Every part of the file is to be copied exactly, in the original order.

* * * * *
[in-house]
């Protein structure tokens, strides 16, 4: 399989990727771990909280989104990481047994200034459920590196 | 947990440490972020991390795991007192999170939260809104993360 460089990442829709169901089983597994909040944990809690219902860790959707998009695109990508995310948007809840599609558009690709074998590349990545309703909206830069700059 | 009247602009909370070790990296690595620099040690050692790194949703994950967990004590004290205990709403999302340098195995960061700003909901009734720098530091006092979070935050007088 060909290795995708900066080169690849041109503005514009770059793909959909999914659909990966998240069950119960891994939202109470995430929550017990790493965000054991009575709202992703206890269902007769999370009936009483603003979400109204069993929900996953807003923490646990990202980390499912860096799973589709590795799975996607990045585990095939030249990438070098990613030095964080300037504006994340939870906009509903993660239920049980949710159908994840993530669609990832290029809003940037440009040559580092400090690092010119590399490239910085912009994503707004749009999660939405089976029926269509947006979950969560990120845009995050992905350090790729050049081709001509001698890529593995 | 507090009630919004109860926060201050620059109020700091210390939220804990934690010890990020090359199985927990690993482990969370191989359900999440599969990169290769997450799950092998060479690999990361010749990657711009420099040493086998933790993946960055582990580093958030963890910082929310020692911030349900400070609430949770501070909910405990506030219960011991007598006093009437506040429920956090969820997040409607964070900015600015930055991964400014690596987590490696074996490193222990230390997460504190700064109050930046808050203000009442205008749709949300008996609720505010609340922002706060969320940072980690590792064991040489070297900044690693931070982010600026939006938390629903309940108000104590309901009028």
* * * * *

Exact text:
[in-house]
């Protein structure tokens, strides 16, 4: 399989990727771990909280989104990481047994200034459920590196 | 947990440490972020991390795991007192999170939260809104993360 460089990442829709169901089983597994909040944990809690219902860790959707998009695109990508995310948007809840599609558009690709074998590349990545309703909206830069700059 | 009247602009909370070790990296690595620099040690050692790194949703994950967990004590004290205990709403999302340098195995960061700003909901009734720098530091006092979070935050007088 060909290795995708900066080169690849041109503005514009770059793909959909999914659909990966998240069950119960891994939202109470995430929550017990790493965000054991009575709202992703206890269902007769999370009936009483603003979400109204069993929900996953807003923490646990990202980390499912860096799973589709590795799975996607990045585990095939030249990438070098990613030095964080300037504006994340939870906009509903993660239920049980949710159908994840993530669609990832290029809003940037440009040559580092400090690092010119590399490239910085912009994503707004749009999660939405089976029926269509947006979950969560990120845009995050992905350090790729050049081709001509001698890529593995 | 507090009630919004109860926060201050620059109020700091210390939220804990934690010890990020090359199985927990690993482990969370191989359900999440599969990169290769997450799950092998060479690999990361010749990657711009420099040493086998933790993946960055582990580093958030963890910082929310020692911030349900400070609430949770501070909910405990506030219960011991007598006093009437506040429920956090969820997040409607964070900015600015930055991964400014690596987590490696074996490193222990230390997460504190700064109050930046808050203000009442205008749709949300008996609720505010609340922002706060969320940072980690590792064991040489070297900044690693931070982010600026939006938390629903309940108000104590309901009028």